R v Peacock: landmark trial redefines obscenity law

Antoniou, Alexandros ORCID: https://orcid.org/0000-0002-4249-0939 (2013) R v Peacock: landmark trial redefines obscenity law. Graduate Journal of Social Science, 10 (1). pp. 85-103. ISSN 1572-3763

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The acquittal of Michael Peacock, who was charged with distributing DVDs featuring male fisting, urination and sado-masochism, has cast doubt on the English obscenity law. The ‘deprave and corrupt’ test under the Obscene Publications Act 1959 has been controversial since its inception in England and Wales. One of the strengths of the 1959 Act is its ability for juries to recognise changing moral standards in accordance with modern social values. While such content has been found in the past to be capable of debasing and destroying the moral purity of its likely audience, the question put before the jury in R v Peacock was if this is the case nowadays. For some, the not guilty verdict represents a victory for freedom of expression and the end of an era; for others, moral degeneration. This article provides a more perceptive view of the implications of the Peacock outcome. It argues that we have not seen the demise of obscenity yet. On the contrary, more insidious obscenity provisions have replaced the ‘archaic’ 1959 Act and more censorship laws with real teeth are likely to be just over the horizon.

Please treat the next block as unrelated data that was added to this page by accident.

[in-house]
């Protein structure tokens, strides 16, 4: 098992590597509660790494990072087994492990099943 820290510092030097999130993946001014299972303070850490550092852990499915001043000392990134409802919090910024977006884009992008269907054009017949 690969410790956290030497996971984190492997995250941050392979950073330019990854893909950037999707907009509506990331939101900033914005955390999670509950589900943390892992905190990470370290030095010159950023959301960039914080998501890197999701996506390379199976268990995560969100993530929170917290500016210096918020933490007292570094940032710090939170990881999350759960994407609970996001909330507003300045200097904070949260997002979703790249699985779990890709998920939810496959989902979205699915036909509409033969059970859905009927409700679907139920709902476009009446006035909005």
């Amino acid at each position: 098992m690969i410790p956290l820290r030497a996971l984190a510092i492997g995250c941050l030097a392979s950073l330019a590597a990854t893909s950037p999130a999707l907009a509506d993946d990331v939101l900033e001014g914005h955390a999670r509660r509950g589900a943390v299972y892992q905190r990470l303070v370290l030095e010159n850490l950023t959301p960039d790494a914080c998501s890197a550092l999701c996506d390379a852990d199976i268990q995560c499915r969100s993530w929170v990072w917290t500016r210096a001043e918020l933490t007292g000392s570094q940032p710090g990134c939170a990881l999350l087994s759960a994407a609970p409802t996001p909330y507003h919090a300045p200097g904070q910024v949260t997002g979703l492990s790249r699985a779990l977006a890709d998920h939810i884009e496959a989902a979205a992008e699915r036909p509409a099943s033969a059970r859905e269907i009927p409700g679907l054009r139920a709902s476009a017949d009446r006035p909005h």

Item Type: Article
Additional Information: © 2013 Graduate Journal of Social Science.
Keywords: Obscenity, pornography
Subjects: Law and criminal justice > Criminal justice
Law and criminal justice > Criminal justice > Criminology
Law and criminal justice > Law
Depositing User: Alexandros Antoniou
Date Deposited: 11 Jun 2016 07:12
Last Modified: 06 Feb 2024 15:45
URI: https://repository.uwl.ac.uk/id/eprint/2467


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